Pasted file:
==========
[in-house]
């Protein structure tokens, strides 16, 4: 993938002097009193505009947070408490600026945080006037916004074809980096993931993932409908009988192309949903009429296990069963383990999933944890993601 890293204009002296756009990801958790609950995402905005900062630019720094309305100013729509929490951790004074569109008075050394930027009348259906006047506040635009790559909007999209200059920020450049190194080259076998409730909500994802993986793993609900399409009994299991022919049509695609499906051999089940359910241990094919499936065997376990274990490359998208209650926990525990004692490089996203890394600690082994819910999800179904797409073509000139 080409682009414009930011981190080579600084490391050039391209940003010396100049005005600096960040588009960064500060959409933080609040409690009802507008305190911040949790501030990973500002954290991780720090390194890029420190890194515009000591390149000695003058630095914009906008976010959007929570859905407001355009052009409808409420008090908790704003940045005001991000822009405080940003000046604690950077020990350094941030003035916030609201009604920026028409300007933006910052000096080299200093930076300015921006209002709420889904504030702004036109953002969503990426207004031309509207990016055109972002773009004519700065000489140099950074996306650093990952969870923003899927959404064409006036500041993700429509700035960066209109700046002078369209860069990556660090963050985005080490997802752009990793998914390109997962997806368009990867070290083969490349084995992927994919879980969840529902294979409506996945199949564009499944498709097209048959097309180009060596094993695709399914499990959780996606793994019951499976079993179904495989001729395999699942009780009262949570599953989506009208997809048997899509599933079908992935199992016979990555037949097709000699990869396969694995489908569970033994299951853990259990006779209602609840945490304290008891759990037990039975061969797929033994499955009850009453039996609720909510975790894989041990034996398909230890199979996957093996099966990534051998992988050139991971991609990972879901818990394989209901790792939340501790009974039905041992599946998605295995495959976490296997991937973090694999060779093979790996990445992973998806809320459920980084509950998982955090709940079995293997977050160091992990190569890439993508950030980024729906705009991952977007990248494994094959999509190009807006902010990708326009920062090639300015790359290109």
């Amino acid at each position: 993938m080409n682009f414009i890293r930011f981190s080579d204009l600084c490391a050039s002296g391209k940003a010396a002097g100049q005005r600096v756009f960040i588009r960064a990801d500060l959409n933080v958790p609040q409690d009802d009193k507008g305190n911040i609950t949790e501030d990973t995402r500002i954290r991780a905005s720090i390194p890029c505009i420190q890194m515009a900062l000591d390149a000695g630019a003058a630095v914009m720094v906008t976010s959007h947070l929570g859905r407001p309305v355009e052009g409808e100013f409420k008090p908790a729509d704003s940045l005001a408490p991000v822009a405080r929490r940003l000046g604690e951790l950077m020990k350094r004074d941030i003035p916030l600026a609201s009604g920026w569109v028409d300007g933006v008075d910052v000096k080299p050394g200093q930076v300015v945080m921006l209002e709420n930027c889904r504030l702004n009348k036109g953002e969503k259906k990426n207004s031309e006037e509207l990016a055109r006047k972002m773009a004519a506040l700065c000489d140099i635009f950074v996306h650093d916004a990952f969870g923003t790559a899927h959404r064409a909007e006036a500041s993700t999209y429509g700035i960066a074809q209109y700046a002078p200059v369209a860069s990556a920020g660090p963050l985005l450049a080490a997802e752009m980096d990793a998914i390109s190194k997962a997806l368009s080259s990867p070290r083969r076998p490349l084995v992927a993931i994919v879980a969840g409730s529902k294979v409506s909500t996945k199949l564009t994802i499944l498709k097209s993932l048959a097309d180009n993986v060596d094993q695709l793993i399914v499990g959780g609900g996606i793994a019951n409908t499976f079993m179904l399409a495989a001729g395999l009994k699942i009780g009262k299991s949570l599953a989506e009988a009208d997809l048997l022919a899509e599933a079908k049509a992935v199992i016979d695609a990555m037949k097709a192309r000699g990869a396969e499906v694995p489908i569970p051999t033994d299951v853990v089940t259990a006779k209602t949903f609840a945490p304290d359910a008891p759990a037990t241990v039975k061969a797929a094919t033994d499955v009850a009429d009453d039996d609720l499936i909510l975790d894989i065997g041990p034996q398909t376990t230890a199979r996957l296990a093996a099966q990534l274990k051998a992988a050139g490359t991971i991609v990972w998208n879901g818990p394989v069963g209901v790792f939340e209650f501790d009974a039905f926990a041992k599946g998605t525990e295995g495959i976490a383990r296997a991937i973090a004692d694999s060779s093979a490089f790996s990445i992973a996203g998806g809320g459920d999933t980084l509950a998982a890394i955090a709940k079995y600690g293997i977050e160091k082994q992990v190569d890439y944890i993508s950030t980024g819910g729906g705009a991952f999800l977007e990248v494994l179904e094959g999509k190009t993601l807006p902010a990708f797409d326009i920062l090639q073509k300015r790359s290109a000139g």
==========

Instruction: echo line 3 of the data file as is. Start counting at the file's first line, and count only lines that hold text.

């Amino acid at each position: 993938m080409n682009f414009i890293r930011f981190s080579d204009l600084c490391a050039s002296g391209k940003a010396a002097g100049q005005r600096v756009f960040i588009r960064a990801d500060l959409n933080v958790p609040q409690d009802d009193k507008g305190n911040i609950t949790e501030d990973t995402r500002i954290r991780a905005s720090i390194p890029c505009i420190q890194m515009a900062l000591d390149a000695g630019a003058a630095v914009m720094v906008t976010s959007h947070l929570g859905r407001p309305v355009e052009g409808e100013f409420k008090p908790a729509d704003s940045l005001a408490p991000v822009a405080r929490r940003l000046g604690e951790l950077m020990k350094r004074d941030i003035p916030l600026a609201s009604g920026w569109v028409d300007g933006v008075d910052v000096k080299p050394g200093q930076v300015v945080m921006l209002e709420n930027c889904r504030l702004n009348k036109g953002e969503k259906k990426n207004s031309e006037e509207l990016a055109r006047k972002m773009a004519a506040l700065c000489d140099i635009f950074v996306h650093d916004a990952f969870g923003t790559a899927h959404r064409a909007e006036a500041s993700t999209y429509g700035i960066a074809q209109y700046a002078p200059v369209a860069s990556a920020g660090p963050l985005l450049a080490a997802e752009m980096d990793a998914i390109s190194k997962a997806l368009s080259s990867p070290r083969r076998p490349l084995v992927a993931i994919v879980a969840g409730s529902k294979v409506s909500t996945k199949l564009t994802i499944l498709k097209s993932l048959a097309d180009n993986v060596d094993q695709l793993i399914v499990g959780g609900g996606i793994a019951n409908t499976f079993m179904l399409a495989a001729g395999l009994k699942i009780g009262k299991s949570l599953a989506e009988a009208d997809l048997l022919a899509e599933a079908k049509a992935v199992i016979d695609a990555m037949k097709a192309r000699g990869a396969e499906v694995p489908i569970p051999t033994d299951v853990v089940t259990a006779k209602t949903f609840a945490p304290d359910a008891p759990a037990t241990v039975k061969a797929a094919t033994d499955v009850a009429d009453d039996d609720l499936i909510l975790d894989i065997g041990p034996q398909t376990t230890a199979r996957l296990a093996a099966q990534l274990k051998a992988a050139g490359t991971i991609v990972w998208n879901g818990p394989v069963g209901v790792f939340e209650f501790d009974a039905f926990a041992k599946g998605t525990e295995g495959i976490a383990r296997a991937i973090a004692d694999s060779s093979a490089f790996s990445i992973a996203g998806g809320g459920d999933t980084l509950a998982a890394i955090a709940k079995y600690g293997i977050e160091k082994q992990v190569d890439y944890i993508s950030t980024g819910g729906g705009a991952f999800l977007e990248v494994l179904e094959g999509k190009t993601l807006p902010a990708f797409d326009i920062l090639q073509k300015r790359s290109a000139g």